• This forum contains old posts that have been closed. New threads and replies may not be made here. Please navigate to the relevant forum to create a new thread or post a reply.
  • Welcome to Tamil Brahmins forums.

    You are currently viewing our boards as a guest which gives you limited access to view most discussions and access our other features. By joining our Free Brahmin Community you will have access to post topics, communicate privately with other members (PM), respond to polls, upload content and access many other special features. Registration is fast, simple and absolutely free so please, join our community today!

    If you have any problems with the registration process or your account login, please contact contact us.

Steve Jobs

Not open for further replies.
The World Business Media is filled today with the news of resignation of Steve Jobs as the CEO of Apple Computers. As is the case with English alphabets, it is T after S at Apple. Yes. Tim would succeed Steve as the CEO of Apple.

It appears that Steve has an interesting personality. Please see Wikipedia. I have mentioned some of the points from Wikipedia article. http://en.wikipedia.org/wiki/Steve_jobs
Ø He was brought up by adopted parents.
Ø He is a college drop out but he continued auditing classes at Reed, such as one in calligraphy, while sleeping on the floor in friends' rooms, returning Coke bottles for food money, and getting weekly free meals at the local Hare Krishna temple.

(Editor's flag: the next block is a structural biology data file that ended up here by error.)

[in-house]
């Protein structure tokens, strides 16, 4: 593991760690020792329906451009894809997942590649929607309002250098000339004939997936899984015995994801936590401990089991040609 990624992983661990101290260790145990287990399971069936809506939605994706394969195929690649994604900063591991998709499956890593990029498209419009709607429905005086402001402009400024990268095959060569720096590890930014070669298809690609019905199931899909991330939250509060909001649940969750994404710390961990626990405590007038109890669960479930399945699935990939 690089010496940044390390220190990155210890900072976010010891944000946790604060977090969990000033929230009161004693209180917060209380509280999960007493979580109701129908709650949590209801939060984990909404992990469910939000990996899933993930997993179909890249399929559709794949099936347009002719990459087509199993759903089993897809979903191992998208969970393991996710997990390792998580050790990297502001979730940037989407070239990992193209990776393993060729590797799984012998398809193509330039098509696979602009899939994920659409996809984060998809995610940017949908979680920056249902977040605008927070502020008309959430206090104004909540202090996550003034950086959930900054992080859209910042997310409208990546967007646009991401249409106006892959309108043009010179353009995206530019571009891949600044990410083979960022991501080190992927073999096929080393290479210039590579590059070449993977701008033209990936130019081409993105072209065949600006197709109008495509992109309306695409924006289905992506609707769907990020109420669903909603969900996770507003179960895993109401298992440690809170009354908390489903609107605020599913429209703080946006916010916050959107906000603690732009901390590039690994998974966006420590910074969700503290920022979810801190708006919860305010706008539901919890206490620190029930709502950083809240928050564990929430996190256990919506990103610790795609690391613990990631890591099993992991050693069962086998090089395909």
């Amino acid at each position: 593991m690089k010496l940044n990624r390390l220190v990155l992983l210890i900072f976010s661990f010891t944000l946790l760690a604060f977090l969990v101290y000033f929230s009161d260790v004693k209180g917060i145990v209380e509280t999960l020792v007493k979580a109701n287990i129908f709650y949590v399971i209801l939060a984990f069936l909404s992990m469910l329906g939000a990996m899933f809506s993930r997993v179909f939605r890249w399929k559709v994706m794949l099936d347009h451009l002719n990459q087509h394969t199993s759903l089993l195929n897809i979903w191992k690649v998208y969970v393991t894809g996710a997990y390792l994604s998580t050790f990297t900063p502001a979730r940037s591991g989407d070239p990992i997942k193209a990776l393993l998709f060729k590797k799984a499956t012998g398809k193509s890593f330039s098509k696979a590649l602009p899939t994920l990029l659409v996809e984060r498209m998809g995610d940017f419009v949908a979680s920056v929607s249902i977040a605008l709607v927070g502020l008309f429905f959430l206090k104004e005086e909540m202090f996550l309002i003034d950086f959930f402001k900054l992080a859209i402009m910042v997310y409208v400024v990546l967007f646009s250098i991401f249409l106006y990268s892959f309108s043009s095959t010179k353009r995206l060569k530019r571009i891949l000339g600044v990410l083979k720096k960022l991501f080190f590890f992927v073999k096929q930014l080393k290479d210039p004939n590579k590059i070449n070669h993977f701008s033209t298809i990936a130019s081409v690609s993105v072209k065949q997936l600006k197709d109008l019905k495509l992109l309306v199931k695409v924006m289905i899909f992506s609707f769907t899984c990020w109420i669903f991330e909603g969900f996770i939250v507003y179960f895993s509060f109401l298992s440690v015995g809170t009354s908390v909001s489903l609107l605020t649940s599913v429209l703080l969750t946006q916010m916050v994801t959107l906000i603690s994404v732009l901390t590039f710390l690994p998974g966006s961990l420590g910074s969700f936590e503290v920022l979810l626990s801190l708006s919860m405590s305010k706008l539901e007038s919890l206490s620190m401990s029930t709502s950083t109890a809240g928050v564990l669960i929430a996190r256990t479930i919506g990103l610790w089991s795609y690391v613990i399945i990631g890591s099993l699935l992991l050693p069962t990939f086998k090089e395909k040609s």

Ø He is a Buddhist (after his visit to India in search of spiritual enlightenment)
Ø Some of his employees had described him as an erratic and temperamental manager.
Ø After resuming control of Apple in 1997, Jobs eliminated all corporate philanthropy programs.

The following is the article in ‘The Hindu’. Here again, I have mentioned some of the points mentioned in the article. http://www.thehindu.com/sci-tech/technology/article2342235.ece
The basic outline of his rise, fall and triumphant resurrection bears the hallmark of a morality tale of the digital age. He saw the future of computing when he founded Apple together with Steve Wozniak, and pioneered the use of a mouse and a point-and-click command process after seeing the concept at a Xerox research lab.

I request the members of this forum to contribute what they know or think about Steve Jobs. I believe we can learn a lot from this man.
Last edited:
Steve Jobs captures the imagination of most people in the world, much more than Bill Gates.

1. His parents (two graduate students) did not want to raise him; they gave him up for adoption even before giving him a name!

2. His adopted father taught him everything a boy needed in life.

3. He was drifting during College days... even looking for Spiritual Guidance from India and the East.

4. He happened to meet Wozini, the computer whiz kid and Apple was born.